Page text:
At approximately 9:30 a.m., Picinich said he came looking for Ibirithi, who he told police had been known to set up a camp in this field. Picinich told The News Tribune that Ibirithi was supposed to work for him that day but wasn’t answering his phone.

Cool said that Ibirithi’s body was removed at 10:35 a.m. and that the police report notes that there were “no unusual circumstances at this time.”

A short time later, a single police officer knocked on Eliud Githiri’s door.

“They said, ‘I have some sad news for you. Can you sit down?’” Githiri recalls.

“So I sat down, and that’s when he broke the news.”

In the week following Ibirithi’s death, Githiri says the congregation at Diaspora Community of Faith Church raised more than $20,000 to pay for his son’s burial.

On Wednesday, Feb. 20 — 10 days after Ibirithi was found in the snow — a funeral was held at Calvary Cemetery in Tacoma.

Meanwhile, back in Kenya, Githiri’s family — which numbers close to 400 hundred with generations of children and cousins — has been holding regular prayer vigils.


The Pierce County Medical Examiner’s office says it could be months before an official cause of death is determined.

Ibirithi’s family, meanwhile, is left trying to come to terms with the reality that there will likely be questions they’re never able to answer.

How did Ibirithi end up facedown in the snow? Who was the last person he talked to?

And where did it all go so wrong?

“I don’t think I will ever really know,” says Eliud Githiri.

One thread of messages on Kelvin’s cell phone remains particularly troubling to his father.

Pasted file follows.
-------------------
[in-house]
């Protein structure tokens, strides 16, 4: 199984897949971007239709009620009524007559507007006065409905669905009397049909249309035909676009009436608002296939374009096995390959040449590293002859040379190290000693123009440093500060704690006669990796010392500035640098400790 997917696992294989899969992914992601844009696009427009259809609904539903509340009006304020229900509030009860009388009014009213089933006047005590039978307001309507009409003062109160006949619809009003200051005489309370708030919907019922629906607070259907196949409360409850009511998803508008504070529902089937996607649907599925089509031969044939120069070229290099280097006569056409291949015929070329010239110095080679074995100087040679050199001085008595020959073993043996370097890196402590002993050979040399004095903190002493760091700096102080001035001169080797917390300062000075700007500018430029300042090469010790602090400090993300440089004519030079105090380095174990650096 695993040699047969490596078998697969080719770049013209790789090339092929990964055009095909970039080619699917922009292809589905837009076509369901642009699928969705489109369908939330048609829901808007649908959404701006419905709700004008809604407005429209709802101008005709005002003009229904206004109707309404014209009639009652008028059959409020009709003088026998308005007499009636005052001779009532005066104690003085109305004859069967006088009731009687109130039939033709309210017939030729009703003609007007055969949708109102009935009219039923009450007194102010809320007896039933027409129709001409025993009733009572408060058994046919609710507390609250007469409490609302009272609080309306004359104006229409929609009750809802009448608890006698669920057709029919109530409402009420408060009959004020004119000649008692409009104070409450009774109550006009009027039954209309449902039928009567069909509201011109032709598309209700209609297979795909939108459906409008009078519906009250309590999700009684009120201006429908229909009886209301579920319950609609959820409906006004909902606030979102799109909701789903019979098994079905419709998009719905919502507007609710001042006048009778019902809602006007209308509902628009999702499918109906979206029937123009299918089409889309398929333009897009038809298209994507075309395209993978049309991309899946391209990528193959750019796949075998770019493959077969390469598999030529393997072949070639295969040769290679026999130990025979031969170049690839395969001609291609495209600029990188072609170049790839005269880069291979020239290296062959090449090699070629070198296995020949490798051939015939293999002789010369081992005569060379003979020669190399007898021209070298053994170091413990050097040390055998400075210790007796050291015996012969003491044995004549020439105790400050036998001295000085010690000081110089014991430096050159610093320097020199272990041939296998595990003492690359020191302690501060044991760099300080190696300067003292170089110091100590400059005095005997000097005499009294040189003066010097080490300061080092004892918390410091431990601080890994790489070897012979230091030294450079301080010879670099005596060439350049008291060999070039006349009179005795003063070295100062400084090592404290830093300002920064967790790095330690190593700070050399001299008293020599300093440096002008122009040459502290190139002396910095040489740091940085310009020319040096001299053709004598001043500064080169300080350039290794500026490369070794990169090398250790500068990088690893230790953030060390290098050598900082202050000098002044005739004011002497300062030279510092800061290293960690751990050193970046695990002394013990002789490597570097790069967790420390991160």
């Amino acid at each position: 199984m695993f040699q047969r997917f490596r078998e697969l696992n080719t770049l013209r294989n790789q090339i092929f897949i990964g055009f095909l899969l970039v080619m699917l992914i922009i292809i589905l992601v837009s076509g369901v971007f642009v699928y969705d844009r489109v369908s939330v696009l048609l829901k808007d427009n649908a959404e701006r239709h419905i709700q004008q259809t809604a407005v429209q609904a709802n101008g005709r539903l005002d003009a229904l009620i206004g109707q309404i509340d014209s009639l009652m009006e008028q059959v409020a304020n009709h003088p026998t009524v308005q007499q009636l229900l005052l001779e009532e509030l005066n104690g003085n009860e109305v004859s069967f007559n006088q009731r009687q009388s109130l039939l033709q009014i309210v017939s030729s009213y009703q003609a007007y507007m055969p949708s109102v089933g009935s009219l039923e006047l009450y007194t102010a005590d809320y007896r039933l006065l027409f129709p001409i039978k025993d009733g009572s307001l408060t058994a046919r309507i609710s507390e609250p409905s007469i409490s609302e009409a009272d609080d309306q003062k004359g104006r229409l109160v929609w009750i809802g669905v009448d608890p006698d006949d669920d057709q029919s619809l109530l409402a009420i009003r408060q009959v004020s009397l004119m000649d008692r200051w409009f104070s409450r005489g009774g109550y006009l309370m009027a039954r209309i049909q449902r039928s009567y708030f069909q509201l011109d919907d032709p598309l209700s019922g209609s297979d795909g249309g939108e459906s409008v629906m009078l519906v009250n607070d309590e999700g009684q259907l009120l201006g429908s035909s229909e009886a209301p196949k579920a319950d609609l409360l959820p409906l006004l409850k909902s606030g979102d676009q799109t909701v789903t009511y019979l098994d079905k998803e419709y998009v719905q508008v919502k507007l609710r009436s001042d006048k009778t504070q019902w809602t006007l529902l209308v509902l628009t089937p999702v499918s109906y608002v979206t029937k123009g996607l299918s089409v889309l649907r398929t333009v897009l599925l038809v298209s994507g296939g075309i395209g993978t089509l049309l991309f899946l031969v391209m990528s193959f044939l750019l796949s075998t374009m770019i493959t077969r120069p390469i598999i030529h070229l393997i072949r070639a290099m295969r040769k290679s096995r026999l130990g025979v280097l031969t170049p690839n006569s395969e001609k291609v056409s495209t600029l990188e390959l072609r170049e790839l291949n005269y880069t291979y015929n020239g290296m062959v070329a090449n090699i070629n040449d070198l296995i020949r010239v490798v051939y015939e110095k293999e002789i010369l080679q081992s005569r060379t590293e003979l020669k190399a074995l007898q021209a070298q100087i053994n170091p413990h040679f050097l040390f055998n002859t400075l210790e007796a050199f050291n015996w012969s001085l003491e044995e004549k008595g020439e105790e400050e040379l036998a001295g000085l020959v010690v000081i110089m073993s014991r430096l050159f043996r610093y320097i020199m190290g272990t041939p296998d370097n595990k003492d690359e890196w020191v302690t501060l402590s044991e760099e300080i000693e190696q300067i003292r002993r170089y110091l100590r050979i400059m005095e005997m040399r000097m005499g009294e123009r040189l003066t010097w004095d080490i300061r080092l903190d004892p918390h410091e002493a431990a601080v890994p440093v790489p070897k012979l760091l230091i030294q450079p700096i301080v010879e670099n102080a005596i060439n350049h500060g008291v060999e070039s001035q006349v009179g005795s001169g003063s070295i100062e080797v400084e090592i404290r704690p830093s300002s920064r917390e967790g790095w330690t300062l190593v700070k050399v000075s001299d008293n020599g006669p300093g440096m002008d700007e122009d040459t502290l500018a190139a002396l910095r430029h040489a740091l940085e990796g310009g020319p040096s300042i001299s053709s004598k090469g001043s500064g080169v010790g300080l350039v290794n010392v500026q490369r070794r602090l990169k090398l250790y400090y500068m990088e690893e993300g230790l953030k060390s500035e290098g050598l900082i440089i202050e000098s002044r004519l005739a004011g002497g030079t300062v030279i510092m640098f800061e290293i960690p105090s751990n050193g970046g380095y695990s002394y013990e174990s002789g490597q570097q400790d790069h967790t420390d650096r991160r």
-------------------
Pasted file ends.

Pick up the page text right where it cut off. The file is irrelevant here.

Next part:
He keeps returning to it.

It starts, like other messages on the phone, with a picture of snow on the ground, covering long, matted grass that looks similar to the growth that fills the vacant field behind the tire shop.

It’s sent to a contact Githiri doesn’t recognize — listed as “D D. Crazy.”

“Call me in a few,” Ibirithi’s messages begin, before spiraling downward in despondency.

“I should have been dead by now,” the next text reads.

“Help me.”

“Please talk to me.”

For a grieving father, the glimpse into his son’s final days is nearly too much to take.

It’s certainly too much to make sense of.

“It doesn’t matter what I think,” Githiri says when asked about his son’s pending cause of death. “Could he (have) been killed or poisoned? Could it have been suicide? Or he was desperate? Nobody has got an answer to that. These are things we can’t know.”

“I would like him to be remembered as a person who loved being in the community, supportive …,” the father adds, before looking out the window and trailing off.

“Really, I can’t have a lot to say, because I loved him. It’s only that somewhere, some way, things changed.”

Three days after that conversation, Githiri texted me with one final request.

“Please write what you would like to hear about your child,” it read.